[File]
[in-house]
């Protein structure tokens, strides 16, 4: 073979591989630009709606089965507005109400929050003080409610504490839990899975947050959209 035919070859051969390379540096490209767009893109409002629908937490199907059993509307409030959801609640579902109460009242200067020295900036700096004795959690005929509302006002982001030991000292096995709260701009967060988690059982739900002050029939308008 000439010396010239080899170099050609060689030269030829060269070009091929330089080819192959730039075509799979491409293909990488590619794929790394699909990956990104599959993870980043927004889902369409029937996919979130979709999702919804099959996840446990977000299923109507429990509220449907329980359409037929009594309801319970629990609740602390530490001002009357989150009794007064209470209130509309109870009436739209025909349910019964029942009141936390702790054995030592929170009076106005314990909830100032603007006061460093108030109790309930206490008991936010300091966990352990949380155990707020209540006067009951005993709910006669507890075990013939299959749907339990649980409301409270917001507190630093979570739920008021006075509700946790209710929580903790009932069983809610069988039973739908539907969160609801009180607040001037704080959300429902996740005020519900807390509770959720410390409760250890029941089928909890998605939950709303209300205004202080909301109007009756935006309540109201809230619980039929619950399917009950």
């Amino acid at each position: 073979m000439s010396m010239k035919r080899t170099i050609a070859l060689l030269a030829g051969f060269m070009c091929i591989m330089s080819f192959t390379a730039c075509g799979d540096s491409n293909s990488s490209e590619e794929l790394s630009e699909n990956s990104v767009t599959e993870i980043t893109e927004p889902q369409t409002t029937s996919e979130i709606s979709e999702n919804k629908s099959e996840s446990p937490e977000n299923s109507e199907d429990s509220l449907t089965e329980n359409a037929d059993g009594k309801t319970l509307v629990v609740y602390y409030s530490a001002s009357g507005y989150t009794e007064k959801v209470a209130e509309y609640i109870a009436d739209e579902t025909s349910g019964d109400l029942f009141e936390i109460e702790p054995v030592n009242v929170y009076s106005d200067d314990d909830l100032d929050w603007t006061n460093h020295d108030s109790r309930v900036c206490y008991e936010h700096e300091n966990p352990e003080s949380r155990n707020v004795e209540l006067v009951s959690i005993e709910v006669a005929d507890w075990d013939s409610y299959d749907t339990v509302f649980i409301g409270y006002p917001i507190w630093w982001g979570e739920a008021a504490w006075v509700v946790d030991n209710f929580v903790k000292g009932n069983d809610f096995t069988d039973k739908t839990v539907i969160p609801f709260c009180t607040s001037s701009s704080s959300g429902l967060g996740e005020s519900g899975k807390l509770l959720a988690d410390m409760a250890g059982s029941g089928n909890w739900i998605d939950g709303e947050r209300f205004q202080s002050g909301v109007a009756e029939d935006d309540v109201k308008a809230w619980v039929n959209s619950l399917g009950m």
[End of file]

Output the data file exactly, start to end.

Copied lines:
[in-house]
């Protein structure tokens, strides 16, 4: 073979591989630009709606089965507005109400929050003080409610504490839990899975947050959209 035919070859051969390379540096490209767009893109409002629908937490199907059993509307409030959801609640579902109460009242200067020295900036700096004795959690005929509302006002982001030991000292096995709260701009967060988690059982739900002050029939308008 000439010396010239080899170099050609060689030269030829060269070009091929330089080819192959730039075509799979491409293909990488590619794929790394699909990956990104599959993870980043927004889902369409029937996919979130979709999702919804099959996840446990977000299923109507429990509220449907329980359409037929009594309801319970629990609740602390530490001002009357989150009794007064209470209130509309109870009436739209025909349910019964029942009141936390702790054995030592929170009076106005314990909830100032603007006061460093108030109790309930206490008991936010300091966990352990949380155990707020209540006067009951005993709910006669507890075990013939299959749907339990649980409301409270917001507190630093979570739920008021006075509700946790209710929580903790009932069983809610069988039973739908539907969160609801009180607040001037704080959300429902996740005020519900807390509770959720410390409760250890029941089928909890998605939950709303209300205004202080909301109007009756935006309540109201809230619980039929619950399917009950």
């Amino acid at each position: 073979m000439s010396m010239k035919r080899t170099i050609a070859l060689l030269a030829g051969f060269m070009c091929i591989m330089s080819f192959t390379a730039c075509g799979d540096s491409n293909s990488s490209e590619e794929l790394s630009e699909n990956s990104v767009t599959e993870i980043t893109e927004p889902q369409t409002t029937s996919e979130i709606s979709e999702n919804k629908s099959e996840s446990p937490e977000n299923s109507e199907d429990s509220l449907t089965e329980n359409a037929d059993g009594k309801t319970l509307v629990v609740y602390y409030s530490a001002s009357g507005y989150t009794e007064k959801v209470a209130e509309y609640i109870a009436d739209e579902t025909s349910g019964d109400l029942f009141e936390i109460e702790p054995v030592n009242v929170y009076s106005d200067d314990d909830l100032d929050w603007t006061n460093h020295d108030s109790r309930v900036c206490y008991e936010h700096e300091n966990p352990e003080s949380r155990n707020v004795e209540l006067v009951s959690i005993e709910v006669a005929d507890w075990d013939s409610y299959d749907t339990v509302f649980i409301g409270y006002p917001i507190w630093w982001g979570e739920a008021a504490w006075v509700v946790d030991n209710f929580v903790k000292g009932n069983d809610f096995t069988d039973k739908t839990v539907i969160p609801f709260c009180t607040s001037s701009s704080s959300g429902l967060g996740e005020s519900g899975k807390l509770l959720a988690d410390m409760a250890g059982s029941g089928n909890w739900i998605d939950g709303e947050r209300f205004q202080s002050g909301v109007a009756e029939d935006d309540v109201k308008a809230w619980v039929n959209s619950l399917g009950m």